I would not be surprised at any thing MS does to shake down the user for money given the number of features being removed compared to W7, OS X, and most Linux distros. By saying something is part of the OS they are later able to charge for it for something that they included in XP and 7/ That could needlessly antagonize users when they find out something like Media Center is not included.

    2. JP19

      "just around the corner for free adopters"

      No it will be for everyone.

  2. Khaptain Silver badge

    Free Legal Torrent for all

    How about they make a legally available torrent for once....and keep everybody happy. And while we are at it, how about removing all this Home, Pro, Enterprise marketing crap...

    One version, legally available for download, upgradeable from all versions, even 8.1, would make a lot of people very happy..

    We know that the subscription versions are coming, it's not a secret, so why not get off to a flying start rather than a lacklustre one...

    [Windows 10.1, just sign this long term leasing form and it's yours for the meagre sum of only 10$ per month - for the Home version... ]

    1. Anonymous Coward
      Anonymous Coward

      Re: Free Legal Torrent for all

      There will be people that wouldn't even be happy if the thing came as a torrent-ed ISO and a fee with a negative sign in front of it.

      If I install it, I wish to reserve the right to move back to Windows 7 if things don't work out. I'm not sure what their terms permit in that regard.

      1. Len Goddard

        Re: Free Legal Torrent for all

        If I install it, I will first make a duplicate of my system disk and a backup of everything else vital. If things go badly I'll just put the duplicate in the system and purge the upgraded disk.

        Mind, the way my version of Win 7 spreads across three hard drives I'm willing to bet the upgrade in place will fail horribly.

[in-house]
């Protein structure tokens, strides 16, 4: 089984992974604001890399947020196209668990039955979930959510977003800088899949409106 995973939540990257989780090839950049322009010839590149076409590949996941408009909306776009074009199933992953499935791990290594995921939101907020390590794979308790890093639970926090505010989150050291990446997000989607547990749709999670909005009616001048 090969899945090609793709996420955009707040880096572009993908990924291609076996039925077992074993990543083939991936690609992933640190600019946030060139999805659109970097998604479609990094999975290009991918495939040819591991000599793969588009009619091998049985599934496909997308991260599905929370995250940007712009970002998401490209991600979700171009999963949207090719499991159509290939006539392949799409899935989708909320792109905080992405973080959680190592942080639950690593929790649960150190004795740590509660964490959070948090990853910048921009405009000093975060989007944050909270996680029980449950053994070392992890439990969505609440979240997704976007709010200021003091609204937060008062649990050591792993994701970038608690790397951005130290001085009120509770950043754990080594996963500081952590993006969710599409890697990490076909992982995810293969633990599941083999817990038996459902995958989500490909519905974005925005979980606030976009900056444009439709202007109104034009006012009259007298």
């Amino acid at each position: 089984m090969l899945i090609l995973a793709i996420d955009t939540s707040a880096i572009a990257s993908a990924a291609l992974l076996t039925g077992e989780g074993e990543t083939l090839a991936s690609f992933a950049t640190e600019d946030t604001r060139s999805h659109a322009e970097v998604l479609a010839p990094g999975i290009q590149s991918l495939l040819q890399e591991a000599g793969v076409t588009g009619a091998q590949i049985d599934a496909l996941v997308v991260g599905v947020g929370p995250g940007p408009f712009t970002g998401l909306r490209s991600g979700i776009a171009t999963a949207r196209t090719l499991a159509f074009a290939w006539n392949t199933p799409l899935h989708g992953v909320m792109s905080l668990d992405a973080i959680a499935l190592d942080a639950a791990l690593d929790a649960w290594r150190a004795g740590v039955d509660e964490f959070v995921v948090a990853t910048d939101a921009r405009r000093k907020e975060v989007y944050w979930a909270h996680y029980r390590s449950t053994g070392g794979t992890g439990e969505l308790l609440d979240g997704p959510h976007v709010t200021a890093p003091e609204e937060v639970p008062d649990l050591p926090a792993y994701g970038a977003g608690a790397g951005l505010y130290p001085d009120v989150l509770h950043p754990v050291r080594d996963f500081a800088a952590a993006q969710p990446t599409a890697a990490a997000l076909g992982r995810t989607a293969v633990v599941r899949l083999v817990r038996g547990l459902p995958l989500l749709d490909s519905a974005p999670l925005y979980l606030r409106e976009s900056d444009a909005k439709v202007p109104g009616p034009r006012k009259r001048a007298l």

1. DougS Silver badge

          Re: Free Legal Torrent for all

          Why in the world would have an OS spread across three drives? Having some application data on other drives, that makes sense, but allowing the OS itself to do that is on you for poor planning.

          1. Anonymous Coward
            Anonymous Coward

            Re: Free Legal Torrent for all

            He's running it on his striped 5Gb IDE drives on a Pentium 3 with 512Mb ram and complaining it's slow, just like most of the whingers on here

            1. Anonymous Coward
              Anonymous Coward

              Re: Free Legal Torrent for all

              Running Windows over multiple disks/partitions isn't new and in fact is beneficial for many reasons. I personally have a partition mounted at C:\games formatted to 64K blocks etc, I have Program Files and Program Files (x86) mounted to separate partitions.

              By doing this, OS data is guaranteed to be at the start of the disk, it provides logical fragmentation blocks, i.e. application installs / updates don't fragment the OS, likewise OS updates don't get fragmented into application data. Game data files can read faster because of the 64K block size on the game partition.

              Admittedly this setup is quite anal and not for everyone, but it is a more ordered / logical setup. Also, being this anal, I would never soil my install with an upgrade, always a clean install for me.

              1. FlatSpot

                Re: Free Legal Torrent for all

                erm who worries about fragmentation these days? Just install a large SSD drive?

                1. Anonymous Coward
                  Anonymous Coward

                  Re: Free Legal Torrent for all

                  "Just install a large SSD drive?"

                  Right after you install a larger bank balance for me. :)

                  In truth, my system disk is an SSD now, but Program Files and games are still mechanical*. Between games and programs, I'm using 1.5TB - still too pricy for SSDs atm.